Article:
18. In our case, the plaintiff thus never actually testified, but evidence on her behalf was tendered by a person to whom it is said she donated a power of attorney to. Now, there are several difficulties with this. The fact that the plaintiff donated a power of attorney does not necessarily mean that the person she donated the power of attorney to, would be a competent witness in all aspects. There are some matters which still remain within the exclusive knowledge of the donor of the power of attorney and this knowledge cannot be said to have been transferred to the donee of the power of attorney by the mere registration of a power of attorney. You also cannot transfer, through a power of attorney, feelings, such as pain, disappointment, joy, sadness and such like. There is no way that these can be donated. So too conclusions that you deduce arising from a set of facts and circumstances. What a person concluded in his mind cannot be transferred through a power of attorney. In other words, you cannot transfer thoughts through a power of attorney. These are personal in nature. Only the individual who had the experience can say what he felt after the experience and the conclusions that he drew. In essence, what I am saying is that it is not always the case that a holder of a power of attorney can be a competent witness. Only the person who experienced them is a competent witness. Anything beyond that would be mere hearsay and of little or no evidential value.
19. What happened in this case is that the donee of the power of attorney went at great length to give oral evidence on facts and circumstances that he was never privy to. He was never present when the matters in issue took place. He could not therefore testify on facts which were not within his knowledge but were peculiarly within the knowledge of the plaintiff. As I have taken trouble to explain above, the donation of a power of attorney, did not, with it, donate the competency to testify. The Evidence Act, Cap 80, Laws of Kenya, provides for the nature of evidence that a witness may give orally. Section 63, which applies, provides as follows
63.Oral evidence must be direct
(1) Oral evidence must in all cases be direct evidence.
(2)For the purposes of subsection (1) of this section, “direct evidence” means—
a. with reference to a fact which could be seen, the evidence of a witness who says he saw it;
b. with reference to a fact which could be heard, the evidence of a witness who says he heard it;
c. with reference to a fact which could be perceived by any other sense or in any other manner, the evidence of a witness who says he perceived it by that sense or in that manner;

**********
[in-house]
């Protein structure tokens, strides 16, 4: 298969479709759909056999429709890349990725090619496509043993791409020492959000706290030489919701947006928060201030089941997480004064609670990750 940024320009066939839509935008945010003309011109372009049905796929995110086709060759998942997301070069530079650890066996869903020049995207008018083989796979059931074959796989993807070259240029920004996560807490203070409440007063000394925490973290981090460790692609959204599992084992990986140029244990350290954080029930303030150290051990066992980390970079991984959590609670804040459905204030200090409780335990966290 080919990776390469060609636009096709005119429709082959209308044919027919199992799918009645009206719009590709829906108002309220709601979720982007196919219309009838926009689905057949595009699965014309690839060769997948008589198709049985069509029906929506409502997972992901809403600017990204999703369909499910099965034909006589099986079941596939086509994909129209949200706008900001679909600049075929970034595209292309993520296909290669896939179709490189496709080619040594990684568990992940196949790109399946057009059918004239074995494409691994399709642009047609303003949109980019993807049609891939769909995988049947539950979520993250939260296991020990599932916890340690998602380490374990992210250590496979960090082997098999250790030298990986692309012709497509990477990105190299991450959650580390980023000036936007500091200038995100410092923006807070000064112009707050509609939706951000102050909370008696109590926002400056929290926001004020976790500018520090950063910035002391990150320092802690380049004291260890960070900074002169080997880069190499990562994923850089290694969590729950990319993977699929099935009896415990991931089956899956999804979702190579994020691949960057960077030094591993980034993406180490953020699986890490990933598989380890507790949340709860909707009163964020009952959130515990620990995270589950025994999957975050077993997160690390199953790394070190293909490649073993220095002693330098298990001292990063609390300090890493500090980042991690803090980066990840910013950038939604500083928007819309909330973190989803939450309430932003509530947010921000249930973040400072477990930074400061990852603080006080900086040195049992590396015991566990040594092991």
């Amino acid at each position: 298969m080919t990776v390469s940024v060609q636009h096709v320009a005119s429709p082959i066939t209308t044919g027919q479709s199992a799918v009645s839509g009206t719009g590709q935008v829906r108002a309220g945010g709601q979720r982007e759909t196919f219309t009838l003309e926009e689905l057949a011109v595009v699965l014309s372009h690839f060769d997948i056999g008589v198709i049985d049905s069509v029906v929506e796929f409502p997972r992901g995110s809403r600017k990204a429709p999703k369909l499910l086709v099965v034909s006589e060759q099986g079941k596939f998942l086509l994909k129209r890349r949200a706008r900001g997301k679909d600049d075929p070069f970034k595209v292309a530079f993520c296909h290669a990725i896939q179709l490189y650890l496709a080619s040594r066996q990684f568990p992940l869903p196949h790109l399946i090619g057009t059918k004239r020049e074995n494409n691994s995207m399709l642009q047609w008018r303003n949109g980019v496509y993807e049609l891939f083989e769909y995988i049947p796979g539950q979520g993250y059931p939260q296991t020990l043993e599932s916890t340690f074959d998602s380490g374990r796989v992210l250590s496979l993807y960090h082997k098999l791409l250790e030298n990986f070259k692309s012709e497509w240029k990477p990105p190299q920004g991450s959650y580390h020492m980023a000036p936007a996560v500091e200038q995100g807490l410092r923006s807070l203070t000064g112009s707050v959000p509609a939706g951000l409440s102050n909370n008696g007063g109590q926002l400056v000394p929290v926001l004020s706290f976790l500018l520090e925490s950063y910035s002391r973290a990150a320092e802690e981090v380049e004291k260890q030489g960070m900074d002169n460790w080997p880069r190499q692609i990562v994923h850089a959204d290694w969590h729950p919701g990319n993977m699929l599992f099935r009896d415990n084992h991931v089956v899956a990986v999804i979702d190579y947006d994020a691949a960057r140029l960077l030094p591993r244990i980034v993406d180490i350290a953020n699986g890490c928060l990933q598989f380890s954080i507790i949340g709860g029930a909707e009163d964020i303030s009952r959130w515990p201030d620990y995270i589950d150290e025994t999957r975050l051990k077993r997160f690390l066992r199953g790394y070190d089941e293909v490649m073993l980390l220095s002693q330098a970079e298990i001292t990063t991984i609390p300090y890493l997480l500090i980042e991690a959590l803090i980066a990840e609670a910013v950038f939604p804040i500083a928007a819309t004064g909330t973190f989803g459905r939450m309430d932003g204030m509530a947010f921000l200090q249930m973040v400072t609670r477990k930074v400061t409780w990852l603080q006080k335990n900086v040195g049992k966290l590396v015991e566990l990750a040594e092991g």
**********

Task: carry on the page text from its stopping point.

d. with reference to an opinion or to the grounds on which that opinion is held, the evidence of the person who holds that opinion or, as the case maybe, who holds it on those grounds:
Provided that the opinion of an expert expressed in any treatise commonly offered for sale, and the grounds on which such opinion is held, may be proved by the production of such treatise if the author is dead or cannot be found, or has become incapable of giving evidence, or cannot be called as a witness without an amount of delay or expense which the court regards as unreasonable.
(3) If oral evidence refers to the existence or condition of any material thing, other than a document, the court may, if it thinks fit, require the production of such material thing for its inspection.
20. In our case, PW-1, the only witness who testified for the plaintiff, did not see, did not hear, did not perceive, and did not form any opinion of his own, regarding the issues in this case. He was thus incompetent to testify. The facts herein were facts within the exclusive knowledge of the plaintiff and it was her to come and testify, unless for one reason or another, it would have been impossible for her to do so. We never faced a situation where the plaintiff was unavailable to attend court and give evidence, and no reason was given as to why she did not come to court to testify. It was her case and it was her duty to attend court and testify in order to prove her case.
21. It follows from the above that the plaintiff has not presented sufficient evidence to prove her case to the required standard. As I have said, the evidence adduced is all hearsay and is unable to prove the facts and issues that are in contention.
22. For the foregoing reasons, it is not necessary for me to delve into the question whether the defendant deceived the plaintiff or whether there was any trust created. These would need to be proved by evidence from the plaintiff which she has failed to present.
23. The upshot of the above is that I hold that the plaintiff’s case has not been proved to the required standard and I have no option but to dismiss it with costs.
24. The defendant had a counterclaim for special damages. It is trite that special damages must not only be pleaded but must also be proved. I have no proof that the defendant incurred any of the damages pleaded. It follows that I must dismiss the counterclaim, and it is hereby dismissed with costs.
25. Judgment accordingly.
DATED AND DELIVERED THIS 22ND DAY OF SEPTEMBER 2021
JUSTICE MUNYAO SILA
JUDGE, ENVIRONMENT AND LAND COURT
In the presence of:
Mr. Kenga for the plaintiff
No appearance on part of Ms. Shariff for the defendant
Court assistant; Wilson Rabong’o